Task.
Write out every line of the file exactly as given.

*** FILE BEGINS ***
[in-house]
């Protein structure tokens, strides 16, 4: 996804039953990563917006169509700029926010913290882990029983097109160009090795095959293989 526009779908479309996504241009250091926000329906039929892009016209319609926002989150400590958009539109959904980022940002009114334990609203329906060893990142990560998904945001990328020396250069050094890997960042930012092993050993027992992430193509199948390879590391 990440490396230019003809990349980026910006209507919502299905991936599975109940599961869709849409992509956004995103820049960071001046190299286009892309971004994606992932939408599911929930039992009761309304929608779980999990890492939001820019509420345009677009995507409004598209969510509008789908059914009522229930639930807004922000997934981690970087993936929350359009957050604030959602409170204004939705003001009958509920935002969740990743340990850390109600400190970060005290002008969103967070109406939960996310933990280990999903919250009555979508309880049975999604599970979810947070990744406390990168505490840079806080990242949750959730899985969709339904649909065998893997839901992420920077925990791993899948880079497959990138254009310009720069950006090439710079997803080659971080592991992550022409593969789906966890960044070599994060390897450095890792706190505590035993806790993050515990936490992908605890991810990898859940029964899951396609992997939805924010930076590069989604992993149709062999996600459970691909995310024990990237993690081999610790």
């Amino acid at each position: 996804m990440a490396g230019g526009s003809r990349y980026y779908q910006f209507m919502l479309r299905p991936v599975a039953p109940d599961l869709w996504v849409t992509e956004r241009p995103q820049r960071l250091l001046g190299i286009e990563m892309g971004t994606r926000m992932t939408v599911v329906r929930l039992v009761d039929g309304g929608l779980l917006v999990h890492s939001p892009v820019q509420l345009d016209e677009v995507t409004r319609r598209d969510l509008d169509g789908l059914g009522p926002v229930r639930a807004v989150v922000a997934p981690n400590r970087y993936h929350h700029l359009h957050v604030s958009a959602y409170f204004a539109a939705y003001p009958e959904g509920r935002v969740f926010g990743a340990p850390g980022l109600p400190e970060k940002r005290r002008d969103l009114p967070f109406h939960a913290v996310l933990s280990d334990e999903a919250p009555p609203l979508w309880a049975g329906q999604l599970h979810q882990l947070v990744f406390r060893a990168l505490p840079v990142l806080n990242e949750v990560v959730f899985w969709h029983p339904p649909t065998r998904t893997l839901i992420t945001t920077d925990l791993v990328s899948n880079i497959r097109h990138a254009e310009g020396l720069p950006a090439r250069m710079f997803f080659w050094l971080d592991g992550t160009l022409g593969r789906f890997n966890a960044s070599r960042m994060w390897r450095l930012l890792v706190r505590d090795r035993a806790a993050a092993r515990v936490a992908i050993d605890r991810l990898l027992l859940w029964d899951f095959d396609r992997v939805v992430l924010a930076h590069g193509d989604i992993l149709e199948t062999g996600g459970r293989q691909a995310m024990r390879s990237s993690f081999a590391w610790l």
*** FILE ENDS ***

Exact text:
[in-house]
């Protein structure tokens, strides 16, 4: 996804039953990563917006169509700029926010913290882990029983097109160009090795095959293989 526009779908479309996504241009250091926000329906039929892009016209319609926002989150400590958009539109959904980022940002009114334990609203329906060893990142990560998904945001990328020396250069050094890997960042930012092993050993027992992430193509199948390879590391 990440490396230019003809990349980026910006209507919502299905991936599975109940599961869709849409992509956004995103820049960071001046190299286009892309971004994606992932939408599911929930039992009761309304929608779980999990890492939001820019509420345009677009995507409004598209969510509008789908059914009522229930639930807004922000997934981690970087993936929350359009957050604030959602409170204004939705003001009958509920935002969740990743340990850390109600400190970060005290002008969103967070109406939960996310933990280990999903919250009555979508309880049975999604599970979810947070990744406390990168505490840079806080990242949750959730899985969709339904649909065998893997839901992420920077925990791993899948880079497959990138254009310009720069950006090439710079997803080659971080592991992550022409593969789906966890960044070599994060390897450095890792706190505590035993806790993050515990936490992908605890991810990898859940029964899951396609992997939805924010930076590069989604992993149709062999996600459970691909995310024990990237993690081999610790």
């Amino acid at each position: 996804m990440a490396g230019g526009s003809r990349y980026y779908q910006f209507m919502l479309r299905p991936v599975a039953p109940d599961l869709w996504v849409t992509e956004r241009p995103q820049r960071l250091l001046g190299i286009e990563m892309g971004t994606r926000m992932t939408v599911v329906r929930l039992v009761d039929g309304g929608l779980l917006v999990h890492s939001p892009v820019q509420l345009d016209e677009v995507t409004r319609r598209d969510l509008d169509g789908l059914g009522p926002v229930r639930a807004v989150v922000a997934p981690n400590r970087y993936h929350h700029l359009h957050v604030s958009a959602y409170f204004a539109a939705y003001p009958e959904g509920r935002v969740f926010g990743a340990p850390g980022l109600p400190e970060k940002r005290r002008d969103l009114p967070f109406h939960a913290v996310l933990s280990d334990e999903a919250p009555p609203l979508w309880a049975g329906q999604l599970h979810q882990l947070v990744f406390r060893a990168l505490p840079v990142l806080n990242e949750v990560v959730f899985w969709h029983p339904p649909t065998r998904t893997l839901i992420t945001t920077d925990l791993v990328s899948n880079i497959r097109h990138a254009e310009g020396l720069p950006a090439r250069m710079f997803f080659w050094l971080d592991g992550t160009l022409g593969r789906f890997n966890a960044s070599r960042m994060w390897r450095l930012l890792v706190r505590d090795r035993a806790a993050a092993r515990v936490a992908i050993d605890r991810l990898l027992l859940w029964d899951f095959d396609r992997v939805v992430l924010a930076h590069g193509d989604i992993l149709e199948t062999g996600g459970r293989q691909a995310m024990r390879s990237s993690f081999a590391w610790l």